Craigellachie absolutely killed it with this branding. Man, look at that bottle! Gorgeous, old school packaging that instantly creates a preconception of the magical old school malts that folks like Serge at Whiskyfun gets to try seemingly at will. Unfortunately, while the wrapper is definitely of the old guard, the malt is unquestionably of the new. The former helped lure me into the purchase. The latter led to this review.
I think you can see where I’m going with this. Put simply, this is a minor league malt that isn’t quite being given the coaching it needs in order to play in the big leagues. Most of the distillery’s output ends up in Dewar’s blends. They put out about four million litres of spirit each year, but it’s only recently we’ve seen a real presence of the Craigellachie distillery releases. I’d argue there might be a reason for that, if this malt is any indication, but I’ll remain somewhat on the fence until I get an opportunity to sample the 17 and 23 year variants. Hopefully those have a little more balance and finesse.
I do appreciate the 46% abv though, and will keep an eye on this one in coming years to see if there’s any tweaks to the recipe.
Oh, and by the way…what the hell sort of testimonial is it when the brand itself offers up this little nugget on its website: “Full, belligerent, and sulphurous as a struck match.” WTF?!
Nose: Slight grape note. Nice barley notes. Milk chocolate covered raisins. Honey and lemon. Banana, ginger and pepper. Poached apple and cinnamon. Some dried fruit, leather and spice (maybe some sherry influence here?). A touch of tobacco too. Black currant scones.
Palate: A little more zippy here, with some tangy fruit notes and bigger oak than the nose belies. Apple skins and lemon juice. Burnt chilis or something, almost immediately after sipping. Juicy at first, then dries along the sides of the tongue as it develops. Sharp (almost bitter) vanilla notes. Pineapples in pudding…with pepper.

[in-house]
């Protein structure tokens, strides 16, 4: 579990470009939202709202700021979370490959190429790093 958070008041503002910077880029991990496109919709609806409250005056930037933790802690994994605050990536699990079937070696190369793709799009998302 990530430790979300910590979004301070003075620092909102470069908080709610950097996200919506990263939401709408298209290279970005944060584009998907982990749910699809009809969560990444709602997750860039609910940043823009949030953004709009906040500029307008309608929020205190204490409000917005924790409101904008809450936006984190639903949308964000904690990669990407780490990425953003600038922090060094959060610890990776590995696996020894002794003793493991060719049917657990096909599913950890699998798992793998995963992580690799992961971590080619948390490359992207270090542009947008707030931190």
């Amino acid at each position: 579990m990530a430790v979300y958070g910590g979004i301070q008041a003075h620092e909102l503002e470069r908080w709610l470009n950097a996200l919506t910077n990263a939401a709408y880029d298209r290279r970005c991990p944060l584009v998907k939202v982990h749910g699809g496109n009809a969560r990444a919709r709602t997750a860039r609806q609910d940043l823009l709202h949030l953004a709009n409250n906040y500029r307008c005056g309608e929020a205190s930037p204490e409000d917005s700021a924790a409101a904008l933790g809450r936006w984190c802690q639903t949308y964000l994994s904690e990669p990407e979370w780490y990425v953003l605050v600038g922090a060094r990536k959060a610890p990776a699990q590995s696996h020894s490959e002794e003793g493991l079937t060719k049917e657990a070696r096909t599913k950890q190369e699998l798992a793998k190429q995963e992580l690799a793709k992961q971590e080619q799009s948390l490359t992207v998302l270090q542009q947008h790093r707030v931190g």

Thoughts: A punchy little malt that falls under the ‘fairly generic’ heading. Aside from being slightly…errr…off-kilter in balance, it’s not a bad beginner malt. Not one I’d reach for often, but that’s personal bias. I find most Speysiders in this age bracket to be fairly interchangeable and rarely to my taste. There’s something a little darker and more biting here than most though.
– Reviewed by: Curt
– Photo: Curt
Yeah, not your average Speyside – and not in a good way, punching below its weight and overoaked; I traded this away for some 50% ABV Knob Creek 9 and feel pretty guilty about it. This kind of stuff does seem to be the troubling future of whisky, the “flavour led” products of which Nick Morgan and Diageo seem so proud: dominated by secondary flavours to the exclusion of primary ones and moved out of cask so quickly that you can forget looking for tertiary flavours. It’s not anything like Highland Honey direct flavouring, but it’s as close as oak will allow, “big” flavour/nose (as if anybody in a room ever missed the fact that just poured yourself a Lagavulin) at the price of little complexity. I liked Deanston Virgin Oak more than this (and more than Curt did), but it’s of the same style.
at least it has an age statement… “lucky” 13
Well, for some, thirteen isn’t so lucky, and it looks to be the case for this malt.
Just goes to show you that age statements don’t guarantee quality. This malt would taste exactly the same if the age weren’t stated…you just wouldn’t know it was 13.